A Kurdistan government official was recently abducted by armed men in Baghdad who demanded the remains of fallen Hashd al-Shaabi be returned to Iraq. The demands were about the events of October last year, when Iraqi supported paramilitary forces took over the city of Kirkuk from Kurdish Peshmerga forces. Several casualties were had by both sides of the conflict and some remain listed as missing in action.
The official who was abducted, Bashar Mustafa a 60 years old and the current appointed deputy director of the National Olympic Committee of Iraq (NOCI), told local media that,
They told me that because of the fight between Hashd al-Shaabi and Peshmerga, a number of Hashd militants were killed and the corpses of many of them are still in Kurdistan. I was blindfolded and handcuffed. After two hours, they took me into an automobile. There, they took away my passport, ID card, and money. They did not leave anything in my pocket. After that, they took me to Baghdad – I knew I was in Baghdad due to the crowd and car horns. They told me that Kurds shall not stay in Baghdad, that no Kurd shall have posts in Baghdad. They asked whether any Arab has their own business in Kurdistan.”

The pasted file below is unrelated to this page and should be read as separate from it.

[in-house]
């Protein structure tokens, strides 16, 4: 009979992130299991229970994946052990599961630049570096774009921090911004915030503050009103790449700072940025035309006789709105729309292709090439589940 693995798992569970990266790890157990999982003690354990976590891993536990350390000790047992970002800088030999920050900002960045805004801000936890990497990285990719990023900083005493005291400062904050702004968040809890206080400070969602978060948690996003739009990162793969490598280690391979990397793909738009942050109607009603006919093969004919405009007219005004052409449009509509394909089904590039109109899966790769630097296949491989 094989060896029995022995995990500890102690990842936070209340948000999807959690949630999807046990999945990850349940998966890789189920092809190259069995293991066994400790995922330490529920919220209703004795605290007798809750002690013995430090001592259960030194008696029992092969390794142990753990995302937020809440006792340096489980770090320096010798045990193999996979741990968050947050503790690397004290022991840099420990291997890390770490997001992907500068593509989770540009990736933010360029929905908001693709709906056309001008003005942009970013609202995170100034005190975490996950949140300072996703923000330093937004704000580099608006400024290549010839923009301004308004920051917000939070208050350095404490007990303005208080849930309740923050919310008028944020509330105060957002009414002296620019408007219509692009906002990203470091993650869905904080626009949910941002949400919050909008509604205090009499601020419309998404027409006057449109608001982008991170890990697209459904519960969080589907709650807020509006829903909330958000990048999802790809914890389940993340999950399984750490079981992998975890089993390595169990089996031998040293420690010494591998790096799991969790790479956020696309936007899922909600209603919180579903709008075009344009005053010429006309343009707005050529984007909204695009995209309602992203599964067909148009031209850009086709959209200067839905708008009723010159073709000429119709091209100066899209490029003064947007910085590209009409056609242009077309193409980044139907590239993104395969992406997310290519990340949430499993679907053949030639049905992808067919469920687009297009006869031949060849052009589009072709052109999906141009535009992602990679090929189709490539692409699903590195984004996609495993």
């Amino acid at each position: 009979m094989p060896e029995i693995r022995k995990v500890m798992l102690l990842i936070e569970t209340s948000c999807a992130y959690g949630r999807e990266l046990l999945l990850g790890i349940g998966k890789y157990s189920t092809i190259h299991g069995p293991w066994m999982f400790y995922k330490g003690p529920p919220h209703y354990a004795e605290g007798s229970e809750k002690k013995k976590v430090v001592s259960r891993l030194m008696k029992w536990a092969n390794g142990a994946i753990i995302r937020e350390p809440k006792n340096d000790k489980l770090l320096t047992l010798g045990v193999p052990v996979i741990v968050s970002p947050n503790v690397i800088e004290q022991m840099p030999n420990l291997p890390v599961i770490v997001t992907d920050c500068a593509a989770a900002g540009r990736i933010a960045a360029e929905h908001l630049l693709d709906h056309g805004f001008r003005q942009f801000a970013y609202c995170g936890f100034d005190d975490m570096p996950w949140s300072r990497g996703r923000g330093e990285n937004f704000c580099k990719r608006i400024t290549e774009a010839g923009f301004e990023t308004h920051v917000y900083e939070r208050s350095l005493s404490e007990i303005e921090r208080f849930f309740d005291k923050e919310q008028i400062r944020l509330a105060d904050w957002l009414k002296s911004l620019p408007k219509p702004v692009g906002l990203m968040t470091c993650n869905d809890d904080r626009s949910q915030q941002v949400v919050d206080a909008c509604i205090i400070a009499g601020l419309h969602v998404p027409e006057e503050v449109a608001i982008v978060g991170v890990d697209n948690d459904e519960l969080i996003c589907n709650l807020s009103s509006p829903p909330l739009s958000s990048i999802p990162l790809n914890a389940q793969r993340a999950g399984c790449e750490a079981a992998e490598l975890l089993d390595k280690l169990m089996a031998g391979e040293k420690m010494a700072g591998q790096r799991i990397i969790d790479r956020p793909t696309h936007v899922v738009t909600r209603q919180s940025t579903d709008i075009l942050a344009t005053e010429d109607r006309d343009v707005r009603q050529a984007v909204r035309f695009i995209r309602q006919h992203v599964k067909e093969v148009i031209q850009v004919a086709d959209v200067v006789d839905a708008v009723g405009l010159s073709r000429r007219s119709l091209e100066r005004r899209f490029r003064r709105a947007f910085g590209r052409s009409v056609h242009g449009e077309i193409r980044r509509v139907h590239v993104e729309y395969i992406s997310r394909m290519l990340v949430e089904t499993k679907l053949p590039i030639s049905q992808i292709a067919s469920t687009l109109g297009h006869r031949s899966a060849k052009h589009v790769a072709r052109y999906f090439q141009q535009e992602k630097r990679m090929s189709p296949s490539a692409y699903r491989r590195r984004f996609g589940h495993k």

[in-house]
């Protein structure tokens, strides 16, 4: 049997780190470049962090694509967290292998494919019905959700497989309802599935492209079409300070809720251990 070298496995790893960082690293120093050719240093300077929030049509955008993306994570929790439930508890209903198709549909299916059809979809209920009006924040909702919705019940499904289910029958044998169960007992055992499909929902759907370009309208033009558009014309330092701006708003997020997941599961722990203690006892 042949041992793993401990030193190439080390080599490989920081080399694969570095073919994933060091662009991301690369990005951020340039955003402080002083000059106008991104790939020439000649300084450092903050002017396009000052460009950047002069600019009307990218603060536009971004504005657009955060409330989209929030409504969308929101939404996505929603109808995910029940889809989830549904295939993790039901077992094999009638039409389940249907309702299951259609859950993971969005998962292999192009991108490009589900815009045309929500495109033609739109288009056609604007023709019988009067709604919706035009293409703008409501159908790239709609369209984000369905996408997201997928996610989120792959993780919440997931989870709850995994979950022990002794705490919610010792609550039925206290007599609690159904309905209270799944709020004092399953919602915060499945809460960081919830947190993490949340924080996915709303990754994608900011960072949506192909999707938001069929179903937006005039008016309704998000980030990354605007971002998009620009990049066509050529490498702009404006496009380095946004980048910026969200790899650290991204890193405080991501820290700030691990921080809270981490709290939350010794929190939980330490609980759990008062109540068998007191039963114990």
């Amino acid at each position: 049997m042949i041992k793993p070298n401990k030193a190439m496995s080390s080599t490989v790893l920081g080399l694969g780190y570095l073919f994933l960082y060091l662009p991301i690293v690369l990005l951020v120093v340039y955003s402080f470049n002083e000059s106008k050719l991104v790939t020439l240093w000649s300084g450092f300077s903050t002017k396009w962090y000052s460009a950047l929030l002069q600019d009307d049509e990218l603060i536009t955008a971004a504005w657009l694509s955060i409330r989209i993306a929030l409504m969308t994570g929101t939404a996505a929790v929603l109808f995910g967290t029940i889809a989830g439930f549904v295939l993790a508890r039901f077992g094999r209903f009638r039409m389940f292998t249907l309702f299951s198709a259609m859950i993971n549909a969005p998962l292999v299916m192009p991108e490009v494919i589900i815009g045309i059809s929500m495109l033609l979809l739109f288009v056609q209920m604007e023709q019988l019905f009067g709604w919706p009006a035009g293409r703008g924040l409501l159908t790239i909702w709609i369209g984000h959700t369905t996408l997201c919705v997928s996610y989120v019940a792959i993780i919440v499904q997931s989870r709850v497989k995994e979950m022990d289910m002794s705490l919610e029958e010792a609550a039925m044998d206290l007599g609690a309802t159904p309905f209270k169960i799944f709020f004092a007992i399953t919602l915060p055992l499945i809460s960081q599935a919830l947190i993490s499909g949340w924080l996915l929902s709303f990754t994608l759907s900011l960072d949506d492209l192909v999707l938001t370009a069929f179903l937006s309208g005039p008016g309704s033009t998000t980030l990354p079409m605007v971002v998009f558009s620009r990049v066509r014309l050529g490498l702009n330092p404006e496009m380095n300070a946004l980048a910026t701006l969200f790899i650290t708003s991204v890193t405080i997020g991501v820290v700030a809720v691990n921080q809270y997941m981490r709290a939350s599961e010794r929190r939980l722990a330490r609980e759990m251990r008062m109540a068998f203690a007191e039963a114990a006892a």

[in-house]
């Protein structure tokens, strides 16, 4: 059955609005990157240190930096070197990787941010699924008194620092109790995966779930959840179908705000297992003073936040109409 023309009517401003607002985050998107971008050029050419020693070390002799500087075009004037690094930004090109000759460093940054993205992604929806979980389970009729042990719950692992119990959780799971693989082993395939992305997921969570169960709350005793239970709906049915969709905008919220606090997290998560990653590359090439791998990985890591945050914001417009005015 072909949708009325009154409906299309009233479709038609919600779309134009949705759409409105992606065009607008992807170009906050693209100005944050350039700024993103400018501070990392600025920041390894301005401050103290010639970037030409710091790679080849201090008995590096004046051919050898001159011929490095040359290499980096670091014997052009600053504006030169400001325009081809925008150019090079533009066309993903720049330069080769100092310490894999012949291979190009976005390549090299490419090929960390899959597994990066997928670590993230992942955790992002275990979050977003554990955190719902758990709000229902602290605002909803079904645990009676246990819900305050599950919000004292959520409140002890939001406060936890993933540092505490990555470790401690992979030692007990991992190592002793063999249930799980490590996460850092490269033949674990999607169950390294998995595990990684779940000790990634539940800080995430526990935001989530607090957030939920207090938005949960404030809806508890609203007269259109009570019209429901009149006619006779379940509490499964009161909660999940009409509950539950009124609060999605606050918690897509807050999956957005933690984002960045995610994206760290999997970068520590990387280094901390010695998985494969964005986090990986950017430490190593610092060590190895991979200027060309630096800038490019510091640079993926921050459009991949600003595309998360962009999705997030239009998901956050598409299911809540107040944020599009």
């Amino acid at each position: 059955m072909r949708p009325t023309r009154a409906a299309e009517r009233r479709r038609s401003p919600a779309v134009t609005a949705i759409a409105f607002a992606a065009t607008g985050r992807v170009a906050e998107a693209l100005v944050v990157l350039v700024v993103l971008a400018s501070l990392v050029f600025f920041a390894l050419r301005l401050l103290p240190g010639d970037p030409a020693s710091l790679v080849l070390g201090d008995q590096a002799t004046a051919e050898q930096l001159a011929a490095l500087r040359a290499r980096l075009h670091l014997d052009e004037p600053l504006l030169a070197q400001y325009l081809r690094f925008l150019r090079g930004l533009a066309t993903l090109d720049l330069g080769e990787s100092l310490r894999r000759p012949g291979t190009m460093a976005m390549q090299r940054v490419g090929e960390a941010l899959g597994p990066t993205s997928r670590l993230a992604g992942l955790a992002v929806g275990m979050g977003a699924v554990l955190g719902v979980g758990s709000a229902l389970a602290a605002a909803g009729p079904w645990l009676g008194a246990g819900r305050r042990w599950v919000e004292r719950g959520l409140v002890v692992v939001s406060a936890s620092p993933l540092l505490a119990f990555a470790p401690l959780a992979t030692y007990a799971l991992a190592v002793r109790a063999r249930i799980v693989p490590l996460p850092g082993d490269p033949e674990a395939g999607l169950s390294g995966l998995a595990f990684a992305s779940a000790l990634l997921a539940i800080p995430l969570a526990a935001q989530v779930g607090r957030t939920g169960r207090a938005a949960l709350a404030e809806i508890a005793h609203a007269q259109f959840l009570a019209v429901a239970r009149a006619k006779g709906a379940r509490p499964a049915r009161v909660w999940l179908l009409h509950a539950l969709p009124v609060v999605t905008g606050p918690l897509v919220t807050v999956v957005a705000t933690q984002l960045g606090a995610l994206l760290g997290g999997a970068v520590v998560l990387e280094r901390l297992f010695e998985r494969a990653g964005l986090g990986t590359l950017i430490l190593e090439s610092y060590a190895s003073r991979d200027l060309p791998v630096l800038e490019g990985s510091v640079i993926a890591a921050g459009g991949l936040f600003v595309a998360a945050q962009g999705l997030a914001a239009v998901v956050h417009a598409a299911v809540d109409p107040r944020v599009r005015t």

The city of Kirkuk remains a topic of dispute and the current parliament elections are only increasing tensions between Kurdish and Iraqi citizens. Bashar Mustafa was kidnapped just last week but released the following day, he was visiting Karbala for a memorial service with friends when the abduction occurred. Mustafa heads the Boxing Federation of Iraq and is intimately involved in the competitions at a national level. The individuals responsible for his kidnapping have yet to be identified but the Islamic State has been ruled out as a possible suspect.
Featured Image Courtesy of Tasnim News Agency [CC BY 4.0], via Wikimedia Commons
PLEASE SUBSCRIBE TO CONTINUE READING.
Your subscription is important and supports our editorial integrity and our 100% veteran writing team. Advertisers these days are afraid of being associated with controversial news outlets, like us, that take a stand. Your subscription is vital to ensuring we can continue to publish the courageous apolitical news we are known and respected for as former combat veterans.Subscribe or login